There are instances when a party who has entered into an agreement or contract with another makes it clear that he or she does not intend to fulfill the terms of the contract. This instance refers to anticipatory breach, also known as anticipatory repudiation. This form of breach of contract relinquishes the offended party from the contract since the offending party makes it known that he or she will not be fulfilling the terms and conditions stipulated in such a contract. Thus, the contract is rendered void.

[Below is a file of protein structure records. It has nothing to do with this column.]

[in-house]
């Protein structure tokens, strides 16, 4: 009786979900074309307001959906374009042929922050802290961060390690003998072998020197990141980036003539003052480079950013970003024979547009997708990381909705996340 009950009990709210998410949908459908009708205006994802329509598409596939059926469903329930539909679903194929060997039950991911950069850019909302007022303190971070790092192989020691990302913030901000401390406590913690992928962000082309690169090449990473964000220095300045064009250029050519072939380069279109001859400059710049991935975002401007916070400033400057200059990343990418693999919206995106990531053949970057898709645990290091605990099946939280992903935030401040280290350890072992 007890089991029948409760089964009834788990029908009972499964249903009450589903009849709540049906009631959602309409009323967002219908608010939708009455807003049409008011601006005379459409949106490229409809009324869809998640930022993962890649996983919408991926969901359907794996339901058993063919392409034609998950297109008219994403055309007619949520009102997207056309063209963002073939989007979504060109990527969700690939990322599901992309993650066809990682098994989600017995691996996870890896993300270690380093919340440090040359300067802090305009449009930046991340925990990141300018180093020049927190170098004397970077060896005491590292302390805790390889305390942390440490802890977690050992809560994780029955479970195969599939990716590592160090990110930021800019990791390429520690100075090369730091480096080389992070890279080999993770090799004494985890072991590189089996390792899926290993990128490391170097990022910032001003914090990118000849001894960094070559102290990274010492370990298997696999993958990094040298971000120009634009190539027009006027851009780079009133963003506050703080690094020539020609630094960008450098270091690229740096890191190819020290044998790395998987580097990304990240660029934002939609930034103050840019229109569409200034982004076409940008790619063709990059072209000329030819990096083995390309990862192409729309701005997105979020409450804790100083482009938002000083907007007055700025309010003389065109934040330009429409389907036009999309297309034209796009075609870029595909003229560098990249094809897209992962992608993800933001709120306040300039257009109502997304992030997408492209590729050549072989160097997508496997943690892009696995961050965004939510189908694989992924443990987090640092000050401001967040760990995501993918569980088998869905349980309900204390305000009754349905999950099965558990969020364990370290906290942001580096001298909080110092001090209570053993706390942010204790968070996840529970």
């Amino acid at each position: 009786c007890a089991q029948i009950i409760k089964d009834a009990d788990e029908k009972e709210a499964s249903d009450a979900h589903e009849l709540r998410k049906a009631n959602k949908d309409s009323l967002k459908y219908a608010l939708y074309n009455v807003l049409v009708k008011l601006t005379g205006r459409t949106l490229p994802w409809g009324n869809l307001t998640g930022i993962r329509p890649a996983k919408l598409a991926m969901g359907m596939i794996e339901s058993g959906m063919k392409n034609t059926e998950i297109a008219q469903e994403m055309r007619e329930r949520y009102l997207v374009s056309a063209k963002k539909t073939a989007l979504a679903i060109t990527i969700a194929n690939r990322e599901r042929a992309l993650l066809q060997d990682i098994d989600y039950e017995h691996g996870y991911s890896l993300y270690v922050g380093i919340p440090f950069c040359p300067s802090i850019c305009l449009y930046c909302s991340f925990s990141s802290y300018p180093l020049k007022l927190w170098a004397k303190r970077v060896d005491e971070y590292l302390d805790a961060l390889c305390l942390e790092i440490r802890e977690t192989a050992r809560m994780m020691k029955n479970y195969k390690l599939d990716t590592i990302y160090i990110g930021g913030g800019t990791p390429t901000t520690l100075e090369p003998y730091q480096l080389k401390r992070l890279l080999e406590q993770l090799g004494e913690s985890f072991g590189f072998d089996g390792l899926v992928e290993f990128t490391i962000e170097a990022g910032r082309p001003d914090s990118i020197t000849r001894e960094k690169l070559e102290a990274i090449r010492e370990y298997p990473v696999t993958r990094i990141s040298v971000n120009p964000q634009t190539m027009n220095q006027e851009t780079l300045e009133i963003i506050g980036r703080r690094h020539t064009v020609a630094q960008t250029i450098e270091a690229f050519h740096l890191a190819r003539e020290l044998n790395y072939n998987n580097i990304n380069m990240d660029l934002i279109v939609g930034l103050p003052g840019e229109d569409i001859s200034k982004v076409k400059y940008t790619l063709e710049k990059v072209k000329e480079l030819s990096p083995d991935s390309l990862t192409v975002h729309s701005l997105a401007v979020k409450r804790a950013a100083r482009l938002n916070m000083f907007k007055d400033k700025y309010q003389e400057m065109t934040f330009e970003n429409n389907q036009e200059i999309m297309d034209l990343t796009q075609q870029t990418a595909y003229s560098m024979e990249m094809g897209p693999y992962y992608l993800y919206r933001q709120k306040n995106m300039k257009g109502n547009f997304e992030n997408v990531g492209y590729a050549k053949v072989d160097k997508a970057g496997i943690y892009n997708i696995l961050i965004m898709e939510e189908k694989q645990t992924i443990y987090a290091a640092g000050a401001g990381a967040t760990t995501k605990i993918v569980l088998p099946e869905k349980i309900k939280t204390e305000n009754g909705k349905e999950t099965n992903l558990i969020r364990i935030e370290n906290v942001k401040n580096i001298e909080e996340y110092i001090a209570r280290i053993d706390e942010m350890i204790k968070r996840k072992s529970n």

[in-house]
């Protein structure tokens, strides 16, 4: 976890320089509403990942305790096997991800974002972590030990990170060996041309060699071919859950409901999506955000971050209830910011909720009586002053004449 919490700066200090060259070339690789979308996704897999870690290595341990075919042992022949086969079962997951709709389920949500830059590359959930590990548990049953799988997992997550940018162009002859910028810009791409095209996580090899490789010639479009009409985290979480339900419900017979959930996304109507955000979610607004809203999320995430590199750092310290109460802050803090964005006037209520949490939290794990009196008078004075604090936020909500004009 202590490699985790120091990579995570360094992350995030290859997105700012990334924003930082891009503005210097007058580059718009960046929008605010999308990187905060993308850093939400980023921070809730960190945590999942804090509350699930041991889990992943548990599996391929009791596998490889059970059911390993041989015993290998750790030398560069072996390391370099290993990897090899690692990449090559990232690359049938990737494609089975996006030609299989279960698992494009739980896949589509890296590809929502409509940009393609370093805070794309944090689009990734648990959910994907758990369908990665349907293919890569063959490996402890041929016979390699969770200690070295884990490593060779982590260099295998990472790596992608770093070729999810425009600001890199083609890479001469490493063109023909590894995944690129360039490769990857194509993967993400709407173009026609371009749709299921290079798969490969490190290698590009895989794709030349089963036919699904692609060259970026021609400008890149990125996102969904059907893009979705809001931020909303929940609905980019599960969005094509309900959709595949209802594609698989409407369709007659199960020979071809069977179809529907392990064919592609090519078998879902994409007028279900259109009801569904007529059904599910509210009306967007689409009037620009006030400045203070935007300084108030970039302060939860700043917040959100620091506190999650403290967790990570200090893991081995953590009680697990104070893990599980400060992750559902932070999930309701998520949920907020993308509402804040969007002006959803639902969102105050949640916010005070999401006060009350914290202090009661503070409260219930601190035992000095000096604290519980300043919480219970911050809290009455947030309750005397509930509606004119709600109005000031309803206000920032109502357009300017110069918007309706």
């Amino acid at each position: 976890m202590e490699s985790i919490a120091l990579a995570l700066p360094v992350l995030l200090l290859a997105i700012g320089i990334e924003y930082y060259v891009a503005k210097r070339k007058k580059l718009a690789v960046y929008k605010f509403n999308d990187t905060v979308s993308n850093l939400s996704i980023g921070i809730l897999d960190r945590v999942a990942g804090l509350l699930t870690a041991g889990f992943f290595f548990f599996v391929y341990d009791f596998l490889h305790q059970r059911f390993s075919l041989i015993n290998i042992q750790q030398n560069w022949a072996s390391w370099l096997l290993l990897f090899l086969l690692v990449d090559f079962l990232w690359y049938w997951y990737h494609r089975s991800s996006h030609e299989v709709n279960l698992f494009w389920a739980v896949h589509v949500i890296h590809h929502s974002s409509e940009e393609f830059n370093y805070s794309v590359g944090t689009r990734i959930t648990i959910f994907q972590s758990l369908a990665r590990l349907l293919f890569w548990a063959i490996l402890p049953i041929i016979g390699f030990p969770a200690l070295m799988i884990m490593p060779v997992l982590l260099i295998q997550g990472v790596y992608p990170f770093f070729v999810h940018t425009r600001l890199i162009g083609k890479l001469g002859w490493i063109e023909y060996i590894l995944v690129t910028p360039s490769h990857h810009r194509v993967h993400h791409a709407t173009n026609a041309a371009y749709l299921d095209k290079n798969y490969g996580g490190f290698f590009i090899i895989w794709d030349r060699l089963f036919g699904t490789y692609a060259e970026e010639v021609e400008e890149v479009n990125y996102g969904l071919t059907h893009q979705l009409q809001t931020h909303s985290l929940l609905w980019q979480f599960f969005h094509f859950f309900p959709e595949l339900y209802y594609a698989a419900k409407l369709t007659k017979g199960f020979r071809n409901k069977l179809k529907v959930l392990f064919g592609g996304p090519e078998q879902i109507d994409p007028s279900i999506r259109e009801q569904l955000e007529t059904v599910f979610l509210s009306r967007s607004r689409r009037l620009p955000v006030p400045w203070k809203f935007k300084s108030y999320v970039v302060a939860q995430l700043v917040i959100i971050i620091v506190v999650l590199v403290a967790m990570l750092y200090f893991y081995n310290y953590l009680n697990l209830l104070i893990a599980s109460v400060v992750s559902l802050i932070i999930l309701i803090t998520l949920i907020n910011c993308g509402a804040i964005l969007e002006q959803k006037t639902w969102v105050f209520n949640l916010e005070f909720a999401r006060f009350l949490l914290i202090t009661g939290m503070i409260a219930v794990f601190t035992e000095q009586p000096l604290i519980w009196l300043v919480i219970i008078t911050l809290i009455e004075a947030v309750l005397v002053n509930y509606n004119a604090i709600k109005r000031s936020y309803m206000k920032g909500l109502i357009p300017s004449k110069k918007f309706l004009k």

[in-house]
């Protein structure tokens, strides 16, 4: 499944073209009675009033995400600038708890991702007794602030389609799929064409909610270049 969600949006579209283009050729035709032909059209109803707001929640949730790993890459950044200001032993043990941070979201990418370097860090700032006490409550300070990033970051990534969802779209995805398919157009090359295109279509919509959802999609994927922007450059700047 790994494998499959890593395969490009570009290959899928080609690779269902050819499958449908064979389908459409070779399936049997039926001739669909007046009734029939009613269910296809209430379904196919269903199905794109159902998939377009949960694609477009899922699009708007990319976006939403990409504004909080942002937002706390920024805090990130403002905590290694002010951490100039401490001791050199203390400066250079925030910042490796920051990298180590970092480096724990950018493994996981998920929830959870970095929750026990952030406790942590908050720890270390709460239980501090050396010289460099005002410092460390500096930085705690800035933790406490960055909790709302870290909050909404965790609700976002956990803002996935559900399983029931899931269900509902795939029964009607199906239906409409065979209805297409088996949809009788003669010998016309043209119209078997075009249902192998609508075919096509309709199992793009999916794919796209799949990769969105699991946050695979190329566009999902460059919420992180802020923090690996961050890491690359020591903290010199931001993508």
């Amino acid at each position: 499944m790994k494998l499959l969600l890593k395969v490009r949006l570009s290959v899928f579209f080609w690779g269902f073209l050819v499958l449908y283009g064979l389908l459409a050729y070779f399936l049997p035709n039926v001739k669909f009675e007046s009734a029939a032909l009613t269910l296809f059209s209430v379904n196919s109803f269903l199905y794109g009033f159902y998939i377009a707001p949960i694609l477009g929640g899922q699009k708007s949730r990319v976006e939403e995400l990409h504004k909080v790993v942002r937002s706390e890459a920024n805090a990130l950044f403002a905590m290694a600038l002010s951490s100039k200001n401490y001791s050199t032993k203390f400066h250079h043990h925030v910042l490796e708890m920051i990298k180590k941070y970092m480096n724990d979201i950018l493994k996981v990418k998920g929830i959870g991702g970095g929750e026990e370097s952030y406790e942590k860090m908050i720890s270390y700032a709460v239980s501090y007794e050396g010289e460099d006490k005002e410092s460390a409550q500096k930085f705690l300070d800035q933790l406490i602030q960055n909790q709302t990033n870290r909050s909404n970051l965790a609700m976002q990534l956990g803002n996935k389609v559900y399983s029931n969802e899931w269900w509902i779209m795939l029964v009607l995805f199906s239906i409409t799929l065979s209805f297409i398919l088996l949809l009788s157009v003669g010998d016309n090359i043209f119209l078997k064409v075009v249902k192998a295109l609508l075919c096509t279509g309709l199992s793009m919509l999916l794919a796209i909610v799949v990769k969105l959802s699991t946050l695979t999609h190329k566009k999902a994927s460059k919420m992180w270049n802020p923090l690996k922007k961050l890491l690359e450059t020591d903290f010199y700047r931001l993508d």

There are many ways in which one can commit an anticipatory breach. It can be done simply by no longer delivering the goods or services one has committed to do so, or one can explicitly state and notify the other party of his or her intention to renege on the contract or agreement. Once an anticipatory breach has been made, the other party is no longer under any obligation to fulfill his or her conditions or terms. For example, if a lawyer notifies a client that he or she no longer wishes to represent said client in any legal capacity, the client is under no legal obligation to pay the lawyer once the anticipatory breach has been made. Thus, the lawyer cannot sue the client for damages but the client can sue for damages. The extent of the payment for damages is determined by the conditions listed in the Uniformed Commercial Code 2-713(1), which measures the amount of damages an offended party can receive under contract law.